News of another Croydon success which council leader Tony Newman will doubtless never mention and which will never appear amid the council’s propaganda and falsehoods on their website has dropped into the in-box at Inside Croydon Towers this morning.
Croydon is the fourth worst place in the whole of England for fly-tipping.
Only the cities of Leeds and Liverpool and north London borough Haringey had more incidents of fly-tipping than Croydon in 2017-2018, according to government figures.
There were 19,198 fly-tips reported in Croydon in a single year, 2017-2018, a figure which dwarfs the numbers which the council does like to publicise – the prosecutions and fixed penalty notices issued in its “clampdown” against fly-tipping offenders.
In February 2018, the council published proudly that it had managed to make 200 such prosections – in nearly four years, since May 2014.
That’s an average of 50 each year – or about 0.0025 per cent of the number of fly-tips, based on those 2017-2018 figures.
And it might be worse than that.
To help bump up its fixed penalty notice and prosecution figures, the council has included in those 200 “successes” a significant number of people who were fined for simply dropping a cigarette butt.
In some respects, the council is a victim of its own success, the high number of reported fly-tips in Croydon being at least in part a reflection on the Town Hall’s campaign to encourage the public to report such offences when they encounter them.
That this is a particular problem in Croydon is suggested by the fact that no other south London or Surrey local authority appears in the top 10 of England’s fly-tipping hot spots, though the issue of slovenly and anti-social behaviour is growing across the country: the number of fixed penalty notices handed out by councils in England increased by 20 per cent in 2017-2018.
The sheer scale of the problem in Croydon demonstrated by those figures also suggests that the five-year-long campaign of “Don’t Mess With Croydon” slogans and T-shirts, led by Labour’s council deputy leader Stuart Collins, has failed to clean up our streets.
The statistics were issued today ahead of World Environment Day (yes, it’s a “thing”) this Wednesday, June 5.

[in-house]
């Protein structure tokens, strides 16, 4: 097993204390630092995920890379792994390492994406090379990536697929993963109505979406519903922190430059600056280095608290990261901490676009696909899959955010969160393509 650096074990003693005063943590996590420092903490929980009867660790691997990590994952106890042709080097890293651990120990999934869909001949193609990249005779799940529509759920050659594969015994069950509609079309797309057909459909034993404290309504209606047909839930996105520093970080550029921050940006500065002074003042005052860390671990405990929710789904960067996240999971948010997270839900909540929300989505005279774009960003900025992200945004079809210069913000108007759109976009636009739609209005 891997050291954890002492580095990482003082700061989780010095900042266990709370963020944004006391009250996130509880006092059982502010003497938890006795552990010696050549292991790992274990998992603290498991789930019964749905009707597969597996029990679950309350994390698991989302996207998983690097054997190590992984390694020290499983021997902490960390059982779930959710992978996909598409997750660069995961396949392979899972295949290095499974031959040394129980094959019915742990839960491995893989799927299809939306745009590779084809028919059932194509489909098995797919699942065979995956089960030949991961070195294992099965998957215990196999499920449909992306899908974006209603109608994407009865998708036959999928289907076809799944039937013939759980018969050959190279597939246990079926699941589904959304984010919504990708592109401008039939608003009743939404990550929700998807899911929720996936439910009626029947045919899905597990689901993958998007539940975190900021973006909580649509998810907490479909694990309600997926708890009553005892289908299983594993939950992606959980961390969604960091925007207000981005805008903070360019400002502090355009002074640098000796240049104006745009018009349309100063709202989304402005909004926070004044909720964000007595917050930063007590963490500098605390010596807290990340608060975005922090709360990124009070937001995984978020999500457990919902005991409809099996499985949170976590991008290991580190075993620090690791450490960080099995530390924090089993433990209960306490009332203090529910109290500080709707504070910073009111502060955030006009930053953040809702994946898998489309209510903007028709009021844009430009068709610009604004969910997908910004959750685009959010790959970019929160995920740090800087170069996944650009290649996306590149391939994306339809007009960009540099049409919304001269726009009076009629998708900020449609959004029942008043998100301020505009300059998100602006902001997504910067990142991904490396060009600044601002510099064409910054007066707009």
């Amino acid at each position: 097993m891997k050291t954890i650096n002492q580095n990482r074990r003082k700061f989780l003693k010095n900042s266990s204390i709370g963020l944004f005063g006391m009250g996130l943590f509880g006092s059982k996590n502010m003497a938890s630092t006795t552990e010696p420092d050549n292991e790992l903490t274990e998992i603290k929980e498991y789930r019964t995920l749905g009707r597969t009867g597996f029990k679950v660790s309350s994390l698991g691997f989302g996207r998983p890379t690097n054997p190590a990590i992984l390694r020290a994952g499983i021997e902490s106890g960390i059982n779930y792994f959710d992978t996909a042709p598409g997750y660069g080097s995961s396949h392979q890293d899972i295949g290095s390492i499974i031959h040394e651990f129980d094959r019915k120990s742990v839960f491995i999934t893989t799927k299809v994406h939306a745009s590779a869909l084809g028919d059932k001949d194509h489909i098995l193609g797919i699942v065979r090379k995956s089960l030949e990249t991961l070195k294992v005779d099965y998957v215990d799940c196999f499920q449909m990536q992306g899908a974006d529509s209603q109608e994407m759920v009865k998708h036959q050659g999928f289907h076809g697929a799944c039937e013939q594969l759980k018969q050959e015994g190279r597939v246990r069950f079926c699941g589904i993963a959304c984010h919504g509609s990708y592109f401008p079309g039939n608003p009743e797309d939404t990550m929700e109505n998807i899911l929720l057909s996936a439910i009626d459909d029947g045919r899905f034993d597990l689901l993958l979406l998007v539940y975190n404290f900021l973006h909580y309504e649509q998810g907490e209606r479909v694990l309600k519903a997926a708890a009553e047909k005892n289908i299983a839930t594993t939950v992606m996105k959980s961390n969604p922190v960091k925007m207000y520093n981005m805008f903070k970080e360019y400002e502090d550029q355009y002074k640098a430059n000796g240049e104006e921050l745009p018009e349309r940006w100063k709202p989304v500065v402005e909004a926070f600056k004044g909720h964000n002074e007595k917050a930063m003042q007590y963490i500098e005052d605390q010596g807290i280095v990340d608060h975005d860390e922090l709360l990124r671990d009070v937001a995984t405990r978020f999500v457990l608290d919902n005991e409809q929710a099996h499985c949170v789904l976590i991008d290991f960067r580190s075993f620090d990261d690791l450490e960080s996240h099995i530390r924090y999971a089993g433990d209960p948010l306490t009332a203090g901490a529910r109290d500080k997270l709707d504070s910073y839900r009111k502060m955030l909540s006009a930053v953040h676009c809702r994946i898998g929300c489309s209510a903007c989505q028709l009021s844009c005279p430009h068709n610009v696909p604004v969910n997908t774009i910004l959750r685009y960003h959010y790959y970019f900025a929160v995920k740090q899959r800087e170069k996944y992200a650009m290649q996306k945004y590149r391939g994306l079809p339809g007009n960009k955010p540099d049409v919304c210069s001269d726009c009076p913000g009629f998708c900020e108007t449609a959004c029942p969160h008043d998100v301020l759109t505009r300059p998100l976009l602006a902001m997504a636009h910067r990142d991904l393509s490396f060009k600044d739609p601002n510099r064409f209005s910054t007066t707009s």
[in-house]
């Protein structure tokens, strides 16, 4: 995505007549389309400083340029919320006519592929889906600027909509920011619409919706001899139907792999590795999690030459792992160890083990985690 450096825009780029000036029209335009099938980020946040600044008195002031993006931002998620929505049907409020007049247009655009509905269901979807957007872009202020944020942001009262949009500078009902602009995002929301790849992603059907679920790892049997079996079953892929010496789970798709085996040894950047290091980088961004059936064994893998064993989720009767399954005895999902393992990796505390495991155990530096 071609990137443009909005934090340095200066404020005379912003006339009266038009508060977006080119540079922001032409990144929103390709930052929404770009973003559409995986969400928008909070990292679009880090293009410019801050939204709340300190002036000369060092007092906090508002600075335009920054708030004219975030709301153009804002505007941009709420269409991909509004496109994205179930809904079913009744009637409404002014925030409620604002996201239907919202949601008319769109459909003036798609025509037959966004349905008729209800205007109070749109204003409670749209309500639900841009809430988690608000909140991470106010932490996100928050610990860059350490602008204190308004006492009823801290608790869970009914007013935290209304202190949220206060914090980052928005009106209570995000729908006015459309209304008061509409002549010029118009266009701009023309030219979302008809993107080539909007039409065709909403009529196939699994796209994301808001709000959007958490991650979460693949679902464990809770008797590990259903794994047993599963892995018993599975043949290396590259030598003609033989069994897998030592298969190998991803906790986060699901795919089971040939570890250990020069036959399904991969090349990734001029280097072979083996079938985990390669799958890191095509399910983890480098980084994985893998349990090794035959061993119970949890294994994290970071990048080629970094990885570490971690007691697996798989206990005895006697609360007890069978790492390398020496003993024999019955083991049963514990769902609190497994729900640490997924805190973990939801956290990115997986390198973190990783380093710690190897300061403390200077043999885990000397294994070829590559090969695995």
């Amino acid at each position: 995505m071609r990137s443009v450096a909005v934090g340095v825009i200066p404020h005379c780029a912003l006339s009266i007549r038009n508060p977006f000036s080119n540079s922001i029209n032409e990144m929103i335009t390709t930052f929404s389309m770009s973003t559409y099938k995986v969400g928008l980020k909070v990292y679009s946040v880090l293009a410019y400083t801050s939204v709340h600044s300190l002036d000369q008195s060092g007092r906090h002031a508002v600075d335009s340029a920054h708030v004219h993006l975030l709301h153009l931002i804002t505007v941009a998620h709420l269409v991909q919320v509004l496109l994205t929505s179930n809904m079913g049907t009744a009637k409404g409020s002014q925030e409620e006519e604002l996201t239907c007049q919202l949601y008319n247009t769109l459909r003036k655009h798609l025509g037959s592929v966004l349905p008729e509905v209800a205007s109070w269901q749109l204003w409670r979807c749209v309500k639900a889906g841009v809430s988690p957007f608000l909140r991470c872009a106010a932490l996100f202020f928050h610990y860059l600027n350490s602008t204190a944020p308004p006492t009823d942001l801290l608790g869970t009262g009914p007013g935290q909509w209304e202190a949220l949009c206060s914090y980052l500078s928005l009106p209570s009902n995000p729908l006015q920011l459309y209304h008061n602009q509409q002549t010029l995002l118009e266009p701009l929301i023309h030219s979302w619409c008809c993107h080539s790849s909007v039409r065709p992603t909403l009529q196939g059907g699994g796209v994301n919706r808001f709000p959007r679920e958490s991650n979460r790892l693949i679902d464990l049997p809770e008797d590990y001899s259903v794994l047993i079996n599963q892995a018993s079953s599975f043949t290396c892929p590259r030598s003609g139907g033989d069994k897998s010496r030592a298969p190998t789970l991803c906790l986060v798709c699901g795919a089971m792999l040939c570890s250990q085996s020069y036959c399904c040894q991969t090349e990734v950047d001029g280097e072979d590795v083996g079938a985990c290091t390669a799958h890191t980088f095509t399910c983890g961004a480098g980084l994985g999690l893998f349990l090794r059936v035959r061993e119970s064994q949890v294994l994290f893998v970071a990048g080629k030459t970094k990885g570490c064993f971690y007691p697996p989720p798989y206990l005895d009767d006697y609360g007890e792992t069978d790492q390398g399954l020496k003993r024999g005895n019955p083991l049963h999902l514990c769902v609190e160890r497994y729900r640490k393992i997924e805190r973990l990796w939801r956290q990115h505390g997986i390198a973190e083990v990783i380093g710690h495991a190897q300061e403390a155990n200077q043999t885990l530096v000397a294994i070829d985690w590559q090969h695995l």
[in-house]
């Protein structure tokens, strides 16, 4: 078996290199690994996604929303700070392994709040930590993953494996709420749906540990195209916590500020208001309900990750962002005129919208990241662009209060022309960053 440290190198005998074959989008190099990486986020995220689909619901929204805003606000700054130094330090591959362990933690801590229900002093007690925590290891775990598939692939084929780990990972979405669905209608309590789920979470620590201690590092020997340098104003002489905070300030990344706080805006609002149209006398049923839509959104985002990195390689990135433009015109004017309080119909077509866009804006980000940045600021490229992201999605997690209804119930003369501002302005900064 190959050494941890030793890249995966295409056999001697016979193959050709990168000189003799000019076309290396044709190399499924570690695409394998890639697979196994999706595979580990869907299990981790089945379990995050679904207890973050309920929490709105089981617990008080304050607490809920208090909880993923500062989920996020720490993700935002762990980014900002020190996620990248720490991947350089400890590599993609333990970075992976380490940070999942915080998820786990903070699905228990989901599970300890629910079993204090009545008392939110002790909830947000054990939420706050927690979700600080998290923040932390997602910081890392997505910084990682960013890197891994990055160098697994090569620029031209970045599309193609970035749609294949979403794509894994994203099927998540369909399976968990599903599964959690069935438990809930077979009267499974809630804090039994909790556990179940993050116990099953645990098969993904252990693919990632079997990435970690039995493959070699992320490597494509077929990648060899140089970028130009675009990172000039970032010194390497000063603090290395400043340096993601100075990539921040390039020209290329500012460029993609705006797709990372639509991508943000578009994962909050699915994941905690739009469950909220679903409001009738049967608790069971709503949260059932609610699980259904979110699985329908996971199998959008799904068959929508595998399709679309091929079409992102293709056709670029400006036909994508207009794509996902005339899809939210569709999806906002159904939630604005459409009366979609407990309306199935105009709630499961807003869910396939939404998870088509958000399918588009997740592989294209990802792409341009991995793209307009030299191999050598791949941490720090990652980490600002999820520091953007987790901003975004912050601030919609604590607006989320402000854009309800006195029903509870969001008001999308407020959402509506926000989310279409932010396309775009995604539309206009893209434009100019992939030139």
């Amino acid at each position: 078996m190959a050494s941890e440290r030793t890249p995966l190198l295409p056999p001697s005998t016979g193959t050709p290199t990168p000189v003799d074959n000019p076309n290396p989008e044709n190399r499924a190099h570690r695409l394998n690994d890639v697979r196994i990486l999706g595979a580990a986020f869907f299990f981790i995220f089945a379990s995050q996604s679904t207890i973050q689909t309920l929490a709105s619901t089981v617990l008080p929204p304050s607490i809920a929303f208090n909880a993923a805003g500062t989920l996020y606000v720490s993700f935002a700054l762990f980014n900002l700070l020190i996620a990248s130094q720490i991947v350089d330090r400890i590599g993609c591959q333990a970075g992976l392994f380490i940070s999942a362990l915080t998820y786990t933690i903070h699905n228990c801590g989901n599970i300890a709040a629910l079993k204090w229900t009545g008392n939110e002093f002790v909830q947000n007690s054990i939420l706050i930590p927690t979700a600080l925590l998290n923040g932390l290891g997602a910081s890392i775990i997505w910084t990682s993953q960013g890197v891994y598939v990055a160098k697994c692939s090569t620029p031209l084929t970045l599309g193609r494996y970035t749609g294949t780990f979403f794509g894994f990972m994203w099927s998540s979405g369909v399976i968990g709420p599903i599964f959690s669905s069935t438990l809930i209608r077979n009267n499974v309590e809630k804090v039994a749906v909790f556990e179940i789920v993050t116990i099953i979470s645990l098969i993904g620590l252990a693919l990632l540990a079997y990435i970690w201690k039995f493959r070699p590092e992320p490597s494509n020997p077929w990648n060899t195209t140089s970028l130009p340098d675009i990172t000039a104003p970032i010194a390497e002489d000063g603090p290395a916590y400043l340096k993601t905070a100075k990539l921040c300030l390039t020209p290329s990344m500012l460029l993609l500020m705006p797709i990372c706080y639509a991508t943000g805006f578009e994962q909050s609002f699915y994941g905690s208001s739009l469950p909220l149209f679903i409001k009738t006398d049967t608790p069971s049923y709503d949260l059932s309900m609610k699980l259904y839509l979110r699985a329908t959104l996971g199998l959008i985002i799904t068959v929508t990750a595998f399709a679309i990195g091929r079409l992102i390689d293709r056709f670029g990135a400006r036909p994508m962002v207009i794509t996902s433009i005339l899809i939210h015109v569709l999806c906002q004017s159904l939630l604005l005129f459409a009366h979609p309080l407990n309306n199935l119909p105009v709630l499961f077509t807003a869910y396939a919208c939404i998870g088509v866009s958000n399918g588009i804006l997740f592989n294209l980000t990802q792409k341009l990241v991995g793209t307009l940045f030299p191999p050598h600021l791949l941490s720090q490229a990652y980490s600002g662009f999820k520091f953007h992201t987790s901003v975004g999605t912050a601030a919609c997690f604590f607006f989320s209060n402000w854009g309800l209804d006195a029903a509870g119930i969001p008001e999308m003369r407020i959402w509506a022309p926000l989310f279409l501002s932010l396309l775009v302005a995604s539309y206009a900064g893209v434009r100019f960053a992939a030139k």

It is not the council which litters the streets, however, and survey findings reflect very poorly on the not-so-great British public.
The survey, conducted on behalf of a furniture retailer, has discovered that 25 per cent of people stated that they did not realise that dumping your rubbish on the street is illegal. Seriously. WTAF.
With new financial penalties put in place in January this year, any householder who fails to pass their waste to a licensed carrier and whose waste is found fly-tipped would face penalties of up to £400.
Government data showed that local authorities in England dealt with 998,000 fly-tipping incidents in 2017-2018, a similar amount to the previous year.
In the survey, conducted on behalf of Furniture Choice, 39 per cent of the public said that they think councils should provide easier alternatives to fly-tipping. In Croydon, the council introduced a free bulk waste disposal service last year. The only snag is that there is currently a three-month wait in some areas for the council contractors to collect the booked bulky waste collection.
As an alternative, Furniture Choice has created an online tool with more than 800 furniture recycling and donation centres across the country, which helps people find their nearest location in which to take their unwanted furniture and white goods.
“Fly-tipping causes a devastating impact on the environment and is expensive to clear, so it is a major concern that incidents are increasing in England,” Tom Obbard, a Furniture Choice director, said today.
“More needs to be done on encouraging people to use recycling and donation sites instead of illegally discarding their waste.”
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